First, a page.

N.B.: Before I continue, let me say - though it really shouldn't be necessary - that I am in full support of the delicate work of Archbishop J. Peter Sartain, Bishop Leonard Blair, and Bishop Thomas John Paprocki as they carry out the task entrusted to them with the Doctrinal Assessment of the Leadership Conference of Women Religious. This work is vital to the mission and unity of the Church.
Let me also say that I do not know Sr. Ilia, nor have I read the full texts of anything she has said at the meetings of the L.C.W.R., either this year or in years past. I have, however, read two of her books, Franciscan Prayer and The Humility of God: A Franciscan Perspective and a couple of her articles published in The Cord, though it has been some years ago. I have not read any of her more specialized works.
Now, to the question at hand: What does it mean "to give birth to God"?
We know that Jesus never said anything without purpose and that, as Saint Bonaventure is continually reminding us, everything Jesus said and did he said and did to teach us. So it is that we must carefully consider his words and actions, seeking to take from them whatever lesson he wishes to impart.
A similar incident is recorded by the Evangelists Matthew, Mark, and Luke. The Lord is speaking to the people when the Blessed Virgin Mary and his brethren draw near to speak with him (cf. Matthew 12:46; Mark 3:32; and Luke 8:19).
When this related to him, Jesus says to the crowd, "Here are my mother and my brethren! For whoever does the will of my Father in heaven is my brother, and sister, and mother" (Matthew 12:50; cf. Mark 3:34-35 and Luke 8:21).
If Jesus says that some from whom he has not received human flesh - that is, Mary, the Mother of God - are his mothers, we have to take him seriously and seek to discern what it is that he means by the use of this word. If a woman is a mother because she gives birth to a child and Jesus refers to those who do the will of the Father as his mothers, then speaking of "giving birth to God" should not seem so unusual, properly understood.
I do not know the context in which Sr. Ilia made the above statement, nor does it seem the various bloggers do, either. What I do know, however, is that Saint Francis of Assisi made a brief and insightful comment on these words of the Savior.
After writing first of those who do penance and follow the Father's will, in The First Version of the Letter to the Faithful, the Poverello continued:
They are children of the heavenly Father (cf. Mt 5:45) whose works they do, and they are spouses, brothers, and mothers of our Lord Jesus Christ (cf. Mt 12:50).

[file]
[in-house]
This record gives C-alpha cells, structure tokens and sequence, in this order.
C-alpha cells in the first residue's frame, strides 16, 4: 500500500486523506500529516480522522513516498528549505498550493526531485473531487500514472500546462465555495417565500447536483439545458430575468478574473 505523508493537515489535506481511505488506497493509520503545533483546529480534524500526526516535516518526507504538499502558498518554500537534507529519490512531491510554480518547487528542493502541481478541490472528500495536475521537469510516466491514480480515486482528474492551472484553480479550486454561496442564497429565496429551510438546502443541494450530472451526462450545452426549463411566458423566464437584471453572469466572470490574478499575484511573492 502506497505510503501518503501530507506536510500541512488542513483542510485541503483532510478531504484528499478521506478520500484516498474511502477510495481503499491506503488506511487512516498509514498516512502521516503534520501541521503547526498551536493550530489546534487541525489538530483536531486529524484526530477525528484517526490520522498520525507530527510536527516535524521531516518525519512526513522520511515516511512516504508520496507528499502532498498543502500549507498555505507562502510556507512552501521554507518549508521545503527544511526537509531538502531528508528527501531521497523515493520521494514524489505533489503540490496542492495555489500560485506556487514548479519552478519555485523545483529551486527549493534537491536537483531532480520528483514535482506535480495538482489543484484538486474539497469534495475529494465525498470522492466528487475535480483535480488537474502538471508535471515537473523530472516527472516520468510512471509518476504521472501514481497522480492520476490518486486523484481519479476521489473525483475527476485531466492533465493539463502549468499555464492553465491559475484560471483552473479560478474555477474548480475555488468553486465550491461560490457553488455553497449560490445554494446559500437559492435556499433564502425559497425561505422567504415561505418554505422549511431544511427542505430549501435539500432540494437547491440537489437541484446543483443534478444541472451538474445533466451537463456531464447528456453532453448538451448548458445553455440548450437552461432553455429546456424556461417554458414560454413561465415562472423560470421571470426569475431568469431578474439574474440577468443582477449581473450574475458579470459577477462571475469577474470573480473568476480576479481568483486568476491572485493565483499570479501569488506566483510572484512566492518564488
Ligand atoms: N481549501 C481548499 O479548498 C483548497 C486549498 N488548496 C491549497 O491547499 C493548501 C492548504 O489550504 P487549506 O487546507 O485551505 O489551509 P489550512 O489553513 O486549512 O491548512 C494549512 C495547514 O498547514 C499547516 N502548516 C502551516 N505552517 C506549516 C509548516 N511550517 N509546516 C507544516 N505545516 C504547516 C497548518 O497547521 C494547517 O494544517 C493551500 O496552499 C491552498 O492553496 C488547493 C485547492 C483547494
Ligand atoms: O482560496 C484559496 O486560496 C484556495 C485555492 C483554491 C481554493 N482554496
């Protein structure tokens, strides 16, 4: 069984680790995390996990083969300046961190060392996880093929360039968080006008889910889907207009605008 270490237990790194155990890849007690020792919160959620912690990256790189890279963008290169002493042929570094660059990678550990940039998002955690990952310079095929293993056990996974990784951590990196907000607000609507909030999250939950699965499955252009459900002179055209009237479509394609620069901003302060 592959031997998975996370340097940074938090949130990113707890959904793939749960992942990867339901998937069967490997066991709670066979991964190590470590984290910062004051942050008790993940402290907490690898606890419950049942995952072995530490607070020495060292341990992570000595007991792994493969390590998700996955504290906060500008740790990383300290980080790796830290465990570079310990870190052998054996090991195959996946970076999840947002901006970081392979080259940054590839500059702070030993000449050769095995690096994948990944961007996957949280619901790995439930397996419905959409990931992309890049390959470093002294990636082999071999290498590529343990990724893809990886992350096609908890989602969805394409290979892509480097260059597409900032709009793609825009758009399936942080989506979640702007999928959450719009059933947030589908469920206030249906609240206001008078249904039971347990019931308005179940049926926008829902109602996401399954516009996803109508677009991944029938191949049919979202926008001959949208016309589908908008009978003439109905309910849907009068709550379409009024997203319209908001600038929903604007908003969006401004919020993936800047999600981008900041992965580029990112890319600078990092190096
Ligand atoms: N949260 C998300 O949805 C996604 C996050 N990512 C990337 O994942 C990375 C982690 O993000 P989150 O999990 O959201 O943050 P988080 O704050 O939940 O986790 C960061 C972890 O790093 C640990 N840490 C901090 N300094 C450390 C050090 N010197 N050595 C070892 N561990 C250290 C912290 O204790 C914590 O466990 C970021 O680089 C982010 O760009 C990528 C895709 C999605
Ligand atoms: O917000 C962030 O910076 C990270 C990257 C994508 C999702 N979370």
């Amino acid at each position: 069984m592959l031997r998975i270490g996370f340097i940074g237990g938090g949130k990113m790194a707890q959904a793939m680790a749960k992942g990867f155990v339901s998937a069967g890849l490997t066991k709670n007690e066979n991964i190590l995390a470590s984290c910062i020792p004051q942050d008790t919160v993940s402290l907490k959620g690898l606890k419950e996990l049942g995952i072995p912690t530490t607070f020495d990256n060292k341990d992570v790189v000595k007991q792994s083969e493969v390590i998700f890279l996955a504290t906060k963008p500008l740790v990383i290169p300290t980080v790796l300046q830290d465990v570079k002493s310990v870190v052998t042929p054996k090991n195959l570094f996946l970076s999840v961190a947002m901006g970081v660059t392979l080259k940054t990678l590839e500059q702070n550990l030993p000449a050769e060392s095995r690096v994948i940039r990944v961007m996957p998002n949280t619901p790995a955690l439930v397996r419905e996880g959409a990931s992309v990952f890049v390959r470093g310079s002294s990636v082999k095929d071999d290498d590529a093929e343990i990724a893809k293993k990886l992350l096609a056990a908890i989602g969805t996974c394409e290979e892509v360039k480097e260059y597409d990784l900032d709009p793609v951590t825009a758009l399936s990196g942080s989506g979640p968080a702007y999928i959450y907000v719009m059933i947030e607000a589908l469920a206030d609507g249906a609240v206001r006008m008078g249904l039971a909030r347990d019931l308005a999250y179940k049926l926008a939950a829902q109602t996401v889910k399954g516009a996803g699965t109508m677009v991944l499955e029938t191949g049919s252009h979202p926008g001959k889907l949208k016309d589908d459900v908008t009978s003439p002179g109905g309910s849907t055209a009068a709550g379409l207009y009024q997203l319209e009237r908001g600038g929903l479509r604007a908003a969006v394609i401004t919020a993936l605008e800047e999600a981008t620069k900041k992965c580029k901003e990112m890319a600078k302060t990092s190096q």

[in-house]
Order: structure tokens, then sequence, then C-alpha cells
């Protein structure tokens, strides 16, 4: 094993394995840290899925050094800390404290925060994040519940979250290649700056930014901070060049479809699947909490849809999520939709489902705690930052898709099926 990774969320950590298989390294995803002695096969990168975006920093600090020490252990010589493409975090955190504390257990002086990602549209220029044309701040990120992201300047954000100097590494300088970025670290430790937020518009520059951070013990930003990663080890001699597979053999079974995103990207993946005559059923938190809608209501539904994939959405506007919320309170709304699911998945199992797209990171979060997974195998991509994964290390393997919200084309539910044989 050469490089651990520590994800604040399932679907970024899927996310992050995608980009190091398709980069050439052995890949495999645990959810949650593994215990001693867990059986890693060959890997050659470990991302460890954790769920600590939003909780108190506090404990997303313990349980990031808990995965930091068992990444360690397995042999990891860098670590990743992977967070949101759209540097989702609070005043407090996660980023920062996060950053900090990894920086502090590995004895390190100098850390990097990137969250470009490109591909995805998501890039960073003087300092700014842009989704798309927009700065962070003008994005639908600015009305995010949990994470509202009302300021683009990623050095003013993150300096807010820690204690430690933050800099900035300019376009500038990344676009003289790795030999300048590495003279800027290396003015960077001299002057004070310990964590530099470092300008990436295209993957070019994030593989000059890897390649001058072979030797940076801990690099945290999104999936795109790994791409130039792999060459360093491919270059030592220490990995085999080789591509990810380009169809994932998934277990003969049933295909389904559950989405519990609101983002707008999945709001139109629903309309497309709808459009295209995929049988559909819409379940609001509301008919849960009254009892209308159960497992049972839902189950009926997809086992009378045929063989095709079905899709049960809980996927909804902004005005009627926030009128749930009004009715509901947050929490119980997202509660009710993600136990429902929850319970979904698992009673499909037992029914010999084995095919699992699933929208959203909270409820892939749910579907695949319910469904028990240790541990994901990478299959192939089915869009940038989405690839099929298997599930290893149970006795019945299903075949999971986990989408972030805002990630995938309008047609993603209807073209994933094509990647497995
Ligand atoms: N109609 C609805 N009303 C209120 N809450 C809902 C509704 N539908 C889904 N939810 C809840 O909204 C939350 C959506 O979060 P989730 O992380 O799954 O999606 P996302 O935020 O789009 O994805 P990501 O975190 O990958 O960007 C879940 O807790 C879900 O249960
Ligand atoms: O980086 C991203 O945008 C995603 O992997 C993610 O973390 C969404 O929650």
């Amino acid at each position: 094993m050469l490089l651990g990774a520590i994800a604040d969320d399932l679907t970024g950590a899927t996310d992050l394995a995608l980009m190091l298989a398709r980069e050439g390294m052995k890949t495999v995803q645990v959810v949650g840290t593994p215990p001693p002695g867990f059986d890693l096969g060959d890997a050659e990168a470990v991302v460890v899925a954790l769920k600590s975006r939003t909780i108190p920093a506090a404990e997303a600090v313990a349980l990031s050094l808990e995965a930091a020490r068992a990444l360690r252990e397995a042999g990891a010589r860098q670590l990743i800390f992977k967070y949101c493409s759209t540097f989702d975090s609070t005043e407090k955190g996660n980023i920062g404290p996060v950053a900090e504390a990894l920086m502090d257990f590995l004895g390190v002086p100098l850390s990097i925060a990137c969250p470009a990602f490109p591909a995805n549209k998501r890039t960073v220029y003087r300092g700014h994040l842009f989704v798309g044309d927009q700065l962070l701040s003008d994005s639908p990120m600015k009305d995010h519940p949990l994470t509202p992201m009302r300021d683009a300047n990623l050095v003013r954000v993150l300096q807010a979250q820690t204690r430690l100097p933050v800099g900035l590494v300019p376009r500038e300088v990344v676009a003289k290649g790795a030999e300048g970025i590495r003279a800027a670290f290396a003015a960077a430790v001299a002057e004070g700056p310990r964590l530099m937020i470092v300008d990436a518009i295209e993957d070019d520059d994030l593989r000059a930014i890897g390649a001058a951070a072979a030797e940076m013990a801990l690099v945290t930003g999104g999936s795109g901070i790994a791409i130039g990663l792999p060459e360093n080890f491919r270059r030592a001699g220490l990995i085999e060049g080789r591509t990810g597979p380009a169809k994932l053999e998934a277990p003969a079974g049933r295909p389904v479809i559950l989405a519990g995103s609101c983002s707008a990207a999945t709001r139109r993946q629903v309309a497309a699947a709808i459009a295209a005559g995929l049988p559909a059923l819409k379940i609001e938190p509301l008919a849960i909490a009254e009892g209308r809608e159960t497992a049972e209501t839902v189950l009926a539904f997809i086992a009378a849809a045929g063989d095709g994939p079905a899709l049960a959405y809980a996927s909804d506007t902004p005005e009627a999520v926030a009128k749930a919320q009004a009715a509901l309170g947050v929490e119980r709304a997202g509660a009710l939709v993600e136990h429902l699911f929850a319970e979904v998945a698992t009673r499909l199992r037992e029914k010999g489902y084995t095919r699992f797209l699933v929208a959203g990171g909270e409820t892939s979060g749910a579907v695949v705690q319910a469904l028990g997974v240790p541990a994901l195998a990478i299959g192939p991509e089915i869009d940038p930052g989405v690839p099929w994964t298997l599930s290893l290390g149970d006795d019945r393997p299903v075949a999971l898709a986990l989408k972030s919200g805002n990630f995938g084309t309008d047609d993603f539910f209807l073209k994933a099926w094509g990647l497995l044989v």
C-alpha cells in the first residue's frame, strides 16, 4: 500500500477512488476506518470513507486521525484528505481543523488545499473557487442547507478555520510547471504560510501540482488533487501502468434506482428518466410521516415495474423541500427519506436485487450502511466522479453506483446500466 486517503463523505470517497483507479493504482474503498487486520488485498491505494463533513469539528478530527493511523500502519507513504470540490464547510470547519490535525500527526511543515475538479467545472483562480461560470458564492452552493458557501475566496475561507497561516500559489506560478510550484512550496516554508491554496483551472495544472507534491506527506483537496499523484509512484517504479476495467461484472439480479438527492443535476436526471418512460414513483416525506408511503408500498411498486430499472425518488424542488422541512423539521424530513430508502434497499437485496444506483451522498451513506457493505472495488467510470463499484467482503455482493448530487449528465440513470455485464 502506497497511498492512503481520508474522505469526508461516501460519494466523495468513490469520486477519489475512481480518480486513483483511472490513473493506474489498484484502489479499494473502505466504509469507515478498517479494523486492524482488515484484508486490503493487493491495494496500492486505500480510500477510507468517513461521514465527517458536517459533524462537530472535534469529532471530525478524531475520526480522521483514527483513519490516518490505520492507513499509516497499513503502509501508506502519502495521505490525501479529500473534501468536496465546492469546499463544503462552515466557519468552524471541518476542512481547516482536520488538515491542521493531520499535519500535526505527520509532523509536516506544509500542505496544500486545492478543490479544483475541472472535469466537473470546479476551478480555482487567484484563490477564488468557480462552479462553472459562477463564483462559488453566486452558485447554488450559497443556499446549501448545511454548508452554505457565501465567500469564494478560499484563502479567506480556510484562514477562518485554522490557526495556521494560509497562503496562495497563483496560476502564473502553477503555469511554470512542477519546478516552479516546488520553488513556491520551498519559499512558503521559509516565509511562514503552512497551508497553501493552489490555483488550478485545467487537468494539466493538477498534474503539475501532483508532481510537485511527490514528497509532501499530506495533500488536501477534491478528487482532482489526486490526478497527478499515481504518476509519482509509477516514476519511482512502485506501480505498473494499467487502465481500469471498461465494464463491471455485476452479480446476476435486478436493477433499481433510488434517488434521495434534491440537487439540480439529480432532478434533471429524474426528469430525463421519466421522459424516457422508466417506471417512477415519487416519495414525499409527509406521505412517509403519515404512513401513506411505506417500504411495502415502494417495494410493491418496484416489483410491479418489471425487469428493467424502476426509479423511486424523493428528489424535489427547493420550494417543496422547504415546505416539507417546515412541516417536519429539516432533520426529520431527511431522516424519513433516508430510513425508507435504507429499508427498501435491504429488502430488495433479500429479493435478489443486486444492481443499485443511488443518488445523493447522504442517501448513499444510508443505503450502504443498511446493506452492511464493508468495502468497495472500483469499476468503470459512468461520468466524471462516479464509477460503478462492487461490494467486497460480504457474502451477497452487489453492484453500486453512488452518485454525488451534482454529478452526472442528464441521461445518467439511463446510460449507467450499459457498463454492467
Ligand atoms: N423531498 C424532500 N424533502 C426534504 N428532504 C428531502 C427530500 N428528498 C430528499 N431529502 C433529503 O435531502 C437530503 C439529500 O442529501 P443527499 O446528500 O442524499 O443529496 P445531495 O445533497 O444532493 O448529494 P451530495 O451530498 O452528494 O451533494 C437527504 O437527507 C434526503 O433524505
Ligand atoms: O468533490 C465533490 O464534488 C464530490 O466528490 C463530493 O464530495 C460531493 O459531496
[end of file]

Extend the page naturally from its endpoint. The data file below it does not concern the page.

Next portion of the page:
We are spouses when the faithful soul is joined to our Lord Jesus Christ by the Holy Spirit. We are brothers to Him when we do the will of the Father who is in heaven (Mt 12:50). [We are] mothers, when we carry Him in our heart and body (cf. I Cor 6:20) through divine love and a pure and sincere conscience and [when] we give birth to Him through [His] holy manner of working, which should shine before others as an example (cf. Mt 5:16) (7-10. In Francis and Clare: The Complete Works, Regis Armstrong, et al, ed. [Mahwah, NJ: Paulist Press, 1982], 63, emphasis mine).In The Second Version of the Letter to the Faithful, he altered his words slightly:
We are spouses when the faithful soul is joined to Jesus Christ by the Holy Spirit. We are brothers when we do the will of His Father Who is in heaven (cf. Mt 12:50). [We are] mothers when we carry Him in our heart and body (cf. I Cor 6:20) through love with a pure and sincere conscience, we give birth to Him through [His] holy manner of working, which should shine before others as an example (cf. Mt 5:16) (51-53, in Ibid., 70, emphasis mine).In Saint Francis' view, then, we give birth to Jesus by imitating him. When others see the example of one who loves the Lord Jesus Christ, who leads a life of penance, who follows the Father's will, then the example of their life can give birth to Christ in another person's life so that they, too, can come to know, love, and serve the Lord.
Saint Francis so conformed himself to Christ the Lord that he received the sacred stigmata, the very wounds of the Crucified, in his own body; it was said while he lived that Francis truly became another Christ. Because he imitated Christ so perfectly, he made Christ known wherever he went, in such a way that could not be doubted.
In this way, he gave birth to Christ in the lives of others and this is, certainly, the highest vocation that we have; whenever we help others to encounter Christ by the witness of our lives, we, too, give birth to him. This is, of course, not meant literally, but metaphorically; it really is that simple. If Sr. Ilia is foolish and wrong for speaking about giving birth to Christ, then so is Saint Francis of Assisi, who gladly made himself the fool of God.
I hope that this post will not be twisted in an attempt to claim that I support the LCWR in its seeming efforts to resist the work of the Archbishop and Bishop Delegates; it is certainly not that. What needs to be criticized can be criticized, but charitably.
Mocking a phrase found in the tradition of the Church because one does not personally like it or understand it is not helpful.